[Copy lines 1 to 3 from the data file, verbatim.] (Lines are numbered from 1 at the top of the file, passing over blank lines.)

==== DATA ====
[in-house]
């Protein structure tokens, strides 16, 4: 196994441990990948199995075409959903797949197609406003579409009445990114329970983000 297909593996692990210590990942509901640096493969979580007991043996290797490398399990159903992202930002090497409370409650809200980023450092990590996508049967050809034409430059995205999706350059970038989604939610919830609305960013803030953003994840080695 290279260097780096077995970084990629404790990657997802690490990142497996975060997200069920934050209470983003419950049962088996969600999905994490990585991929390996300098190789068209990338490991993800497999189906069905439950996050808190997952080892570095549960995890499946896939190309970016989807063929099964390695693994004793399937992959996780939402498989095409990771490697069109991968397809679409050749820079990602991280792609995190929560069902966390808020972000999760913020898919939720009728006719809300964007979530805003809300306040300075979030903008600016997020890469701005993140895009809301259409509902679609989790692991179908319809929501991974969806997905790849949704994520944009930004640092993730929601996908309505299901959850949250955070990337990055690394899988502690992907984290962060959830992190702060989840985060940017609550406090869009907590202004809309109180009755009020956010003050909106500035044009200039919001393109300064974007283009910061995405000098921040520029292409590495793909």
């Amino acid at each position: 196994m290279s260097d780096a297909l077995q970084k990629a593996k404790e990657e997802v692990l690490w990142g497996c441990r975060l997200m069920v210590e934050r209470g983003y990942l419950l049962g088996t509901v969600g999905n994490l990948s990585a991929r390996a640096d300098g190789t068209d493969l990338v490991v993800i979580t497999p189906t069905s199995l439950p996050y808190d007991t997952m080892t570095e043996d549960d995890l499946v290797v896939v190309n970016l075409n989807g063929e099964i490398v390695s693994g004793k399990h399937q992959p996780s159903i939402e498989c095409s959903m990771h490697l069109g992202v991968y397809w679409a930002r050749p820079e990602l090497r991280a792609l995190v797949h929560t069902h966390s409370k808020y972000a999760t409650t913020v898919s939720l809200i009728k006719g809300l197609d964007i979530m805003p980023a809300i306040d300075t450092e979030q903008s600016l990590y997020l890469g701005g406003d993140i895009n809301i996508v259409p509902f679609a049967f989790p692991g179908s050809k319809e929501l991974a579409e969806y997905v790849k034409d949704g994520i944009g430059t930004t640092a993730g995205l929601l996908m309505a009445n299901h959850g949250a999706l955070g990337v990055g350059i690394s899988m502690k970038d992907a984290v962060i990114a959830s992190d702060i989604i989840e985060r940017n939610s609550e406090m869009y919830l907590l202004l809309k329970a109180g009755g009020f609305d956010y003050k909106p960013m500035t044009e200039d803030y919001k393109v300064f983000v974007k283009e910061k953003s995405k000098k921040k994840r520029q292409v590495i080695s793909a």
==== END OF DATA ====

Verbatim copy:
[in-house]
């Protein structure tokens, strides 16, 4: 196994441990990948199995075409959903797949197609406003579409009445990114329970983000 297909593996692990210590990942509901640096493969979580007991043996290797490398399990159903992202930002090497409370409650809200980023450092990590996508049967050809034409430059995205999706350059970038989604939610919830609305960013803030953003994840080695 290279260097780096077995970084990629404790990657997802690490990142497996975060997200069920934050209470983003419950049962088996969600999905994490990585991929390996300098190789068209990338490991993800497999189906069905439950996050808190997952080892570095549960995890499946896939190309970016989807063929099964390695693994004793399937992959996780939402498989095409990771490697069109991968397809679409050749820079990602991280792609995190929560069902966390808020972000999760913020898919939720009728006719809300964007979530805003809300306040300075979030903008600016997020890469701005993140895009809301259409509902679609989790692991179908319809929501991974969806997905790849949704994520944009930004640092993730929601996908309505299901959850949250955070990337990055690394899988502690992907984290962060959830992190702060989840985060940017609550406090869009907590202004809309109180009755009020956010003050909106500035044009200039919001393109300064974007283009910061995405000098921040520029292409590495793909």
């Amino acid at each position: 196994m290279s260097d780096a297909l077995q970084k990629a593996k404790e990657e997802v692990l690490w990142g497996c441990r975060l997200m069920v210590e934050r209470g983003y990942l419950l049962g088996t509901v969600g999905n994490l990948s990585a991929r390996a640096d300098g190789t068209d493969l990338v490991v993800i979580t497999p189906t069905s199995l439950p996050y808190d007991t997952m080892t570095e043996d549960d995890l499946v290797v896939v190309n970016l075409n989807g063929e099964i490398v390695s693994g004793k399990h399937q992959p996780s159903i939402e498989c095409s959903m990771h490697l069109g992202v991968y397809w679409a930002r050749p820079e990602l090497r991280a792609l995190v797949h929560t069902h966390s409370k808020y972000a999760t409650t913020v898919s939720l809200i009728k006719g809300l197609d964007i979530m805003p980023a809300i306040d300075t450092e979030q903008s600016l990590y997020l890469g701005g406003d993140i895009n809301i996508v259409p509902f679609a049967f989790p692991g179908s050809k319809e929501l991974a579409e969806y997905v790849k034409d949704g994520i944009g430059t930004t640092a993730g995205l929601l996908m309505a009445n299901h959850g949250a999706l955070g990337v990055g350059i690394s899988m502690k970038d992907a984290v962060i990114a959830s992190d702060i989604i989840e985060r940017n939610s609550e406090m869009y919830l907590l202004l809309k329970a109180g009755g009020f609305d956010y003050k909106p960013m500035t044009e200039d803030y919001k393109v300064f983000v974007k283009e910061k953003s995405k000098k921040k994840r520029q292409v590495i080695s793909a």